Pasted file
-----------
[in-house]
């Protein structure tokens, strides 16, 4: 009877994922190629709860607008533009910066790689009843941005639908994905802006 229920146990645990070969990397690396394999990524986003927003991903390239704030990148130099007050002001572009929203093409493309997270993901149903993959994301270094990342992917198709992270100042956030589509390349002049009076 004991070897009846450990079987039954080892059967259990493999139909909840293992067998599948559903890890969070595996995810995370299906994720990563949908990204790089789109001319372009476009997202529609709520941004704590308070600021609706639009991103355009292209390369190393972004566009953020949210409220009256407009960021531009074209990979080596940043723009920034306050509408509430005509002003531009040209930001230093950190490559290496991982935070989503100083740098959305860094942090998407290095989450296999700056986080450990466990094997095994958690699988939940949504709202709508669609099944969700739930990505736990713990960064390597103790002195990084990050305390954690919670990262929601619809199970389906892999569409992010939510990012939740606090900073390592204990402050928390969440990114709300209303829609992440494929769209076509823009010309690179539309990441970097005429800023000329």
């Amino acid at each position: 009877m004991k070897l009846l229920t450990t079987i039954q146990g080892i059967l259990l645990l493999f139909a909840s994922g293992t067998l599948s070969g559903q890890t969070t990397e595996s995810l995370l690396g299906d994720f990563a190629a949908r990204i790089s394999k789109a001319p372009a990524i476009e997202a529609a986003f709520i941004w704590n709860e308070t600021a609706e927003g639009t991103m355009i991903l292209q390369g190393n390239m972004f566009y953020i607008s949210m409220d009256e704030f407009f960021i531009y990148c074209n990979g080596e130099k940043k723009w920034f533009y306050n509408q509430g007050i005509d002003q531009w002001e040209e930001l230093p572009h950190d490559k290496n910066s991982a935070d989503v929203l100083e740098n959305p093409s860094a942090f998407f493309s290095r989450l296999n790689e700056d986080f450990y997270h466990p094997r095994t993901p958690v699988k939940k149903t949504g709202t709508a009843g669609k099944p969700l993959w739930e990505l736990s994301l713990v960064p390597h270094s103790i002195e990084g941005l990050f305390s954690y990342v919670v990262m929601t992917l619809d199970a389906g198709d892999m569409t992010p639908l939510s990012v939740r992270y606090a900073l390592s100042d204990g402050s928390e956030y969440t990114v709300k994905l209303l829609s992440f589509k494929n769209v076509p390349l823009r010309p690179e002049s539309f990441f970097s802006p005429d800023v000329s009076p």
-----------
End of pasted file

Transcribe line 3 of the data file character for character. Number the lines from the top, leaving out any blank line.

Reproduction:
């Amino acid at each position: 009877m004991k070897l009846l229920t450990t079987i039954q146990g080892i059967l259990l645990l493999f139909a909840s994922g293992t067998l599948s070969g559903q890890t969070t990397e595996s995810l995370l690396g299906d994720f990563a190629a949908r990204i790089s394999k789109a001319p372009a990524i476009e997202a529609a986003f709520i941004w704590n709860e308070t600021a609706e927003g639009t991103m355009i991903l292209q390369g190393n390239m972004f566009y953020i607008s949210m409220d009256e704030f407009f960021i531009y990148c074209n990979g080596e130099k940043k723009w920034f533009y306050n509408q509430g007050i005509d002003q531009w002001e040209e930001l230093p572009h950190d490559k290496n910066s991982a935070d989503v929203l100083e740098n959305p093409s860094a942090f998407f493309s290095r989450l296999n790689e700056d986080f450990y997270h466990p094997r095994t993901p958690v699988k939940k149903t949504g709202t709508a009843g669609k099944p969700l993959w739930e990505l736990s994301l713990v960064p390597h270094s103790i002195e990084g941005l990050f305390s954690y990342v919670v990262m929601t992917l619809d199970a389906g198709d892999m569409t992010p639908l939510s990012v939740r992270y606090a900073l390592s100042d204990g402050s928390e956030y969440t990114v709300k994905l209303l829609s992440f589509k494929n769209v076509p390349l823009r010309p690179e002049s539309f990441f970097s802006p005429d800023v000329s009076p």